In 1977, a group of Irish men looking to build community in Calgary formed what would become one of the city’s longest lasting sporting clubs.
The Calgary Chieftains have celebrated that legacy by continuing to share the sports of Gaelic Football and Hurling with the wider Calgary community for nearly 45 years.
The club members compete in two of the four sports that make up the Gaelic games, which are among Ireland’s most popular sports, ahead of rugby and football.
“We are lucky enough to 45 years later still be here, and to have grown in leaps and bounds since,” said Maria Ryan, chairperson for the Calgary Chieftains.
“We are celebrating our 45th this year with a lot of new players, a lot of Canadians, and a lot of non-Irish, which is the aim we had for the club.”
The club began an expanded a recreational league program in 2021 in order to create greater interest in the sports. Also, said Ryan, to expand the number of competition opportunities for players.
“We set up the rec league and put it out there to everybody and anybody. We got so many new members, and so many people who just didn’t know that the club was even here,” said Ryan.
“It’s brought out such a competitive edge from everyone—from the people who’ve played this game for years and from the people who just started.
“It’s been such such good competition, and it’s it’s really encouraged them all to travel with us as well and just see the community that the sport can give us.”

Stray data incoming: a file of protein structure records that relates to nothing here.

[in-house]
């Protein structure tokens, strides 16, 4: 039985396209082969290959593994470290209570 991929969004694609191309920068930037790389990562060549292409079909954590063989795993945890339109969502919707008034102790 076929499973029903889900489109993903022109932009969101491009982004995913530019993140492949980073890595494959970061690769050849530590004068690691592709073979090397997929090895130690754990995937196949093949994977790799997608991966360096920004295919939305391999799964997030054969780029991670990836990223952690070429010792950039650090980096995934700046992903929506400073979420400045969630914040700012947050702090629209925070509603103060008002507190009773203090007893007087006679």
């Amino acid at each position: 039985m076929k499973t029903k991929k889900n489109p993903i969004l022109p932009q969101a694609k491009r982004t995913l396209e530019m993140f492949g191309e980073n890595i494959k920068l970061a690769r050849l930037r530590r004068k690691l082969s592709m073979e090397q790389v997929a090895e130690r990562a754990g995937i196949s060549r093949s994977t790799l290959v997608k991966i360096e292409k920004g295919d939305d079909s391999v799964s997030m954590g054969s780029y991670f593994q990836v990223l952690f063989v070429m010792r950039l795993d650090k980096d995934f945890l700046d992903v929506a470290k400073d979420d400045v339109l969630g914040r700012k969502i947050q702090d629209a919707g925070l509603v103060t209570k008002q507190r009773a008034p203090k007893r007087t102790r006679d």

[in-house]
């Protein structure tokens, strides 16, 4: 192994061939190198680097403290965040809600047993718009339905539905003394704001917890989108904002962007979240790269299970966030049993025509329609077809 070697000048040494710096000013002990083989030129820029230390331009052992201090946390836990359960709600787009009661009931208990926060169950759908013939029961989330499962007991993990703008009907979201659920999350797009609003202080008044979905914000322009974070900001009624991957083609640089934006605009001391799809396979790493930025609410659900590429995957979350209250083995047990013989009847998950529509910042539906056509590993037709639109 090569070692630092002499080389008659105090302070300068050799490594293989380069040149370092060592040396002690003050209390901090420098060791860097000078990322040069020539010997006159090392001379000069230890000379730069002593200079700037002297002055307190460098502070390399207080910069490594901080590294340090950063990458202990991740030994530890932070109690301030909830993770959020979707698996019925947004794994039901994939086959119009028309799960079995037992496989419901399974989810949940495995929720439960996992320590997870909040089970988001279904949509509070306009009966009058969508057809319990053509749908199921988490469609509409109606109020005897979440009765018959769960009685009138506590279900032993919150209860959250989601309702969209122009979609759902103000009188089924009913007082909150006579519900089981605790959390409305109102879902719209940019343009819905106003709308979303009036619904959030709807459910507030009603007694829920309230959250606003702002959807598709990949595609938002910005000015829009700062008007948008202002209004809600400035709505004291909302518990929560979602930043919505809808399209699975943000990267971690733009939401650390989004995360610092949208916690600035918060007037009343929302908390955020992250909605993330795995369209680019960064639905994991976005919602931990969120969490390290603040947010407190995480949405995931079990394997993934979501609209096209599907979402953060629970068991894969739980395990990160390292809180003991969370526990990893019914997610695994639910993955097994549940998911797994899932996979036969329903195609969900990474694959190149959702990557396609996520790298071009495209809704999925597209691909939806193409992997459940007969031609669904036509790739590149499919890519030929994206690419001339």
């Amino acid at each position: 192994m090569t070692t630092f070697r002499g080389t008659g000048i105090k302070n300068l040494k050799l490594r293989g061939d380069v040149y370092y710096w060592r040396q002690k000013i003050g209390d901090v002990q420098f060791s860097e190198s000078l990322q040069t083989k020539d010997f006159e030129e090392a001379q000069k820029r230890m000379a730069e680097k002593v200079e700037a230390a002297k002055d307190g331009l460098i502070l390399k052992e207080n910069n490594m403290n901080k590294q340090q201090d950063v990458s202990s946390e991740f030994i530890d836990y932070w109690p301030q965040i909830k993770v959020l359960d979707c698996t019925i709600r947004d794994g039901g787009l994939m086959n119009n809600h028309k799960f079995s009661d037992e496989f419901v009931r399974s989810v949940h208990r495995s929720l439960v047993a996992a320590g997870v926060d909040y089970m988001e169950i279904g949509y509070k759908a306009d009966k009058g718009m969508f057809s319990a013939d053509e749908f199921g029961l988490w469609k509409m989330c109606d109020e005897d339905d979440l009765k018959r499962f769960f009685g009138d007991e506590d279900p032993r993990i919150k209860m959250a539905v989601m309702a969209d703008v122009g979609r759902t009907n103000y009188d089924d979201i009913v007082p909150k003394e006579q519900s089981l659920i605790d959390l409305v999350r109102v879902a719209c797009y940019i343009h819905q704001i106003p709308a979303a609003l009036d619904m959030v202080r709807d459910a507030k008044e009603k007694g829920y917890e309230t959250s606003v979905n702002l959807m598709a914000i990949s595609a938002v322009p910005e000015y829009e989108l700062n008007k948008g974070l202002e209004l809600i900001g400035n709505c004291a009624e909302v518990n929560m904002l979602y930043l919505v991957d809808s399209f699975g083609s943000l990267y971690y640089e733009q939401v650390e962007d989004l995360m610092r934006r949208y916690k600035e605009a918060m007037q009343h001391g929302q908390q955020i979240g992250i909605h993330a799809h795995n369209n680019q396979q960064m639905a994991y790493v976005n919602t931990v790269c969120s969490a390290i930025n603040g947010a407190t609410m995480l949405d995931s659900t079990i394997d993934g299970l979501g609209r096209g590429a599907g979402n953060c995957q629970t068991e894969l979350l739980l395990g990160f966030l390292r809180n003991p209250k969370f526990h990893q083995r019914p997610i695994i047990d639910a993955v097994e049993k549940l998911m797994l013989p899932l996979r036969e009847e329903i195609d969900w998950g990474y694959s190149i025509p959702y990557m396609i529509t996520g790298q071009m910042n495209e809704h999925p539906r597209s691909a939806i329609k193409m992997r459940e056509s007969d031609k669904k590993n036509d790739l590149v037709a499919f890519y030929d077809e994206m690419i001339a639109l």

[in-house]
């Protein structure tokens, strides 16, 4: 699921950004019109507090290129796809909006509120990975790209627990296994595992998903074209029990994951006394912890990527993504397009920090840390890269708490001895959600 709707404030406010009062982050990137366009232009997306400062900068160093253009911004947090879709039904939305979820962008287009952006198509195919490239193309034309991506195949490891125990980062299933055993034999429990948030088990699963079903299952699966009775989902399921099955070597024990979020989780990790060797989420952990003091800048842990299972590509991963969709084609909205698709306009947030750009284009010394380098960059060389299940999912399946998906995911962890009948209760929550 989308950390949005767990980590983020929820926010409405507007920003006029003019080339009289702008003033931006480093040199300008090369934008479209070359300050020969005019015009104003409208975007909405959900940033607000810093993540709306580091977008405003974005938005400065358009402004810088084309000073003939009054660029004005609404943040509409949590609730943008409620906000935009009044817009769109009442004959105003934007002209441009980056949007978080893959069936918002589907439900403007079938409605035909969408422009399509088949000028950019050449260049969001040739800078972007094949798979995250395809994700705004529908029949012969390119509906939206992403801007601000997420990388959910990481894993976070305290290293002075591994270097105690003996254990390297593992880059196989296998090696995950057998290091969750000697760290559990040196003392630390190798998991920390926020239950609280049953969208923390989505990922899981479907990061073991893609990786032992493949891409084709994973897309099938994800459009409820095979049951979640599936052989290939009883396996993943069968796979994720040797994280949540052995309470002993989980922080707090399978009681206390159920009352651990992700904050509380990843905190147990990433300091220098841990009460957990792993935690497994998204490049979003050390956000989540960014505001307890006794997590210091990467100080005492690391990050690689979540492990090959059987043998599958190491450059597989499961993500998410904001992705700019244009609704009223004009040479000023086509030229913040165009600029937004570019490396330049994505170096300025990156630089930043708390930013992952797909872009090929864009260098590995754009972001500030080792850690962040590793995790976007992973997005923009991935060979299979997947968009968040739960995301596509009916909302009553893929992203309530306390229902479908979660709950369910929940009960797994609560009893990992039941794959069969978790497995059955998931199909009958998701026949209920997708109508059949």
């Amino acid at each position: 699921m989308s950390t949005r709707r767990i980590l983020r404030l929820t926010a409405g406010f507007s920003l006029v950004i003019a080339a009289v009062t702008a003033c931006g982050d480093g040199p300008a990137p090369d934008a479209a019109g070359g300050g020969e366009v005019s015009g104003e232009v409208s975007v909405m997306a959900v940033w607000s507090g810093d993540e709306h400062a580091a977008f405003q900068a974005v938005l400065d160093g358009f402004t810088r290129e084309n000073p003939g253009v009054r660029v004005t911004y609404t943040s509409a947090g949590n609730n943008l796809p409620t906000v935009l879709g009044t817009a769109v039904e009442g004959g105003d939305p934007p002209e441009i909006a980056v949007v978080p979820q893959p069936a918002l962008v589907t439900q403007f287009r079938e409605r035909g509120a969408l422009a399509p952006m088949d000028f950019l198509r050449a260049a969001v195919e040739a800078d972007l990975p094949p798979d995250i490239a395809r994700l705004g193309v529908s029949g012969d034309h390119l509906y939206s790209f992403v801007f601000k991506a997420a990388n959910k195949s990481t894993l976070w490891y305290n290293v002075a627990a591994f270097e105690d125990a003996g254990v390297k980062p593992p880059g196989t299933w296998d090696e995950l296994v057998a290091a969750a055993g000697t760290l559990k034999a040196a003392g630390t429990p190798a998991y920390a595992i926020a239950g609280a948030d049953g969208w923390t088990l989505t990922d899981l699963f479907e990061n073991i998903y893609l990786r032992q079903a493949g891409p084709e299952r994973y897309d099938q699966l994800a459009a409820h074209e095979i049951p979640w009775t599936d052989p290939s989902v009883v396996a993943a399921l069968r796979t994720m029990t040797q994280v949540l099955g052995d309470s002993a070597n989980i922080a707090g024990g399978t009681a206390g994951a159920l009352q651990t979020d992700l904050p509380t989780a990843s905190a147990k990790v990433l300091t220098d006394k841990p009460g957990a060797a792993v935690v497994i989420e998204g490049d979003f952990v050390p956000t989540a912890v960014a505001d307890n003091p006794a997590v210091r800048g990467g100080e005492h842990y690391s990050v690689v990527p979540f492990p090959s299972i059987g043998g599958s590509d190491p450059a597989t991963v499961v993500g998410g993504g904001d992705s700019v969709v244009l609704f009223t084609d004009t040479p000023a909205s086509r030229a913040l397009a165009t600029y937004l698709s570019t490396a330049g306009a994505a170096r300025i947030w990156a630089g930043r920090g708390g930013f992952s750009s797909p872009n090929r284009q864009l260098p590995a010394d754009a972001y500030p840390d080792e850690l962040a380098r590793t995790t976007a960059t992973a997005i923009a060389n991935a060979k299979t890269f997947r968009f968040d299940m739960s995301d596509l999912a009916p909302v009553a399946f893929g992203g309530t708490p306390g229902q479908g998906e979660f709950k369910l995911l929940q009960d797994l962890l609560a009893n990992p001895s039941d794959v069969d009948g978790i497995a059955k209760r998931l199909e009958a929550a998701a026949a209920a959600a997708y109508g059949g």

Gaelic competition heating up for August 13 Alberta Cup
And as for that competition, it’s not just the Calgary Flames and the Edmonton Oilers that have a fierce rivalry. The Calgary Chieftans and the Edmonton Wolfe Tones GAA will be battling it out for the Alberta Cup in Edmonton on Aug. 13.
“So because Calgary and Edmonton are the only teams in Alberta we have a fierce rivalry. I know it’s hard to maintain a rivalry when it’s a six hour return journey, but we manage it every year,” said Ryan.
“They’re our lovable neighbours I guess. We love to hate them. They hate to love us.”
Ryan pointed to the large Irish communities in Calgary, Edmonton, and Red Deer that has made the annual cup competition so important.
“It should be a great day for the Irish abroad, and the Irish in Alberta in general,” she said.
As for the predicted outcome for the second Battle for Alberta, “Edmonton unfortunately took the hockey, but Calgary will definitely take [the Alberta Cup].”
The Chieftains train on Tuesdays, with kids at 6 p.m. and adults at 7 p.m., at Our Lady of Assumption School in northwest Calgary. Practice games are played on Thursdays. The full schedule of practices and matches is available on www.calgarychieftains.com.